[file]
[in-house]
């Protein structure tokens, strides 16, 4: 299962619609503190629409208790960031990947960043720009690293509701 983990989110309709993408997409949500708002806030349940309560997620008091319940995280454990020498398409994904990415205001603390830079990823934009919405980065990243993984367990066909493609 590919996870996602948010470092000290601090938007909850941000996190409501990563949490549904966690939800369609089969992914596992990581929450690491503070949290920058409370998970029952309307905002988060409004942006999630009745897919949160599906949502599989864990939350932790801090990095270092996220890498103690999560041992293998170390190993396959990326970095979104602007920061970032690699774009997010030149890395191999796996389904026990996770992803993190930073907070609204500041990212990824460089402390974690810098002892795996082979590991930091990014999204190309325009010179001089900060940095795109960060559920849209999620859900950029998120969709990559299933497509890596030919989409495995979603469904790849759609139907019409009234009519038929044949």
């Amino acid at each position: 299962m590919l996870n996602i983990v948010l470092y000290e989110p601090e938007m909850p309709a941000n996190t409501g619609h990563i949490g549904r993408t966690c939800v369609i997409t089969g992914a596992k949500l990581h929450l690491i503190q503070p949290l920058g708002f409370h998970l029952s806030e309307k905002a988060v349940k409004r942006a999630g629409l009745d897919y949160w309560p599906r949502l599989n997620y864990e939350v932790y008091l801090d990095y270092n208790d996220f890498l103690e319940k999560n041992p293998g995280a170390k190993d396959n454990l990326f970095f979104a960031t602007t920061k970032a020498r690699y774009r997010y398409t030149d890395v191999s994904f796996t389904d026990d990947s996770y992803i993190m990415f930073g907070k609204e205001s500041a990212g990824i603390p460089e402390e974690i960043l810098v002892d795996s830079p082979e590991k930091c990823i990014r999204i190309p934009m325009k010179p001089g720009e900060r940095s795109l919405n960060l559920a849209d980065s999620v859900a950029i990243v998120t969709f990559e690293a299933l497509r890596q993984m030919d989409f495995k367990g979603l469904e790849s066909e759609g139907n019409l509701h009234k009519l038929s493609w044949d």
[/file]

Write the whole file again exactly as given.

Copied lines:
[in-house]
């Protein structure tokens, strides 16, 4: 299962619609503190629409208790960031990947960043720009690293509701 983990989110309709993408997409949500708002806030349940309560997620008091319940995280454990020498398409994904990415205001603390830079990823934009919405980065990243993984367990066909493609 590919996870996602948010470092000290601090938007909850941000996190409501990563949490549904966690939800369609089969992914596992990581929450690491503070949290920058409370998970029952309307905002988060409004942006999630009745897919949160599906949502599989864990939350932790801090990095270092996220890498103690999560041992293998170390190993396959990326970095979104602007920061970032690699774009997010030149890395191999796996389904026990996770992803993190930073907070609204500041990212990824460089402390974690810098002892795996082979590991930091990014999204190309325009010179001089900060940095795109960060559920849209999620859900950029998120969709990559299933497509890596030919989409495995979603469904790849759609139907019409009234009519038929044949």
């Amino acid at each position: 299962m590919l996870n996602i983990v948010l470092y000290e989110p601090e938007m909850p309709a941000n996190t409501g619609h990563i949490g549904r993408t966690c939800v369609i997409t089969g992914a596992k949500l990581h929450l690491i503190q503070p949290l920058g708002f409370h998970l029952s806030e309307k905002a988060v349940k409004r942006a999630g629409l009745d897919y949160w309560p599906r949502l599989n997620y864990e939350v932790y008091l801090d990095y270092n208790d996220f890498l103690e319940k999560n041992p293998g995280a170390k190993d396959n454990l990326f970095f979104a960031t602007t920061k970032a020498r690699y774009r997010y398409t030149d890395v191999s994904f796996t389904d026990d990947s996770y992803i993190m990415f930073g907070k609204e205001s500041a990212g990824i603390p460089e402390e974690i960043l810098v002892d795996s830079p082979e590991k930091c990823i990014r999204i190309p934009m325009k010179p001089g720009e900060r940095s795109l919405n960060l559920a849209d980065s999620v859900a950029i990243v998120t969709f990559e690293a299933l497509r890596q993984m030919d989409f495995k367990g979603l469904e790849s066909e759609g139907n019409l509701h009234k009519l038929s493609w044949d």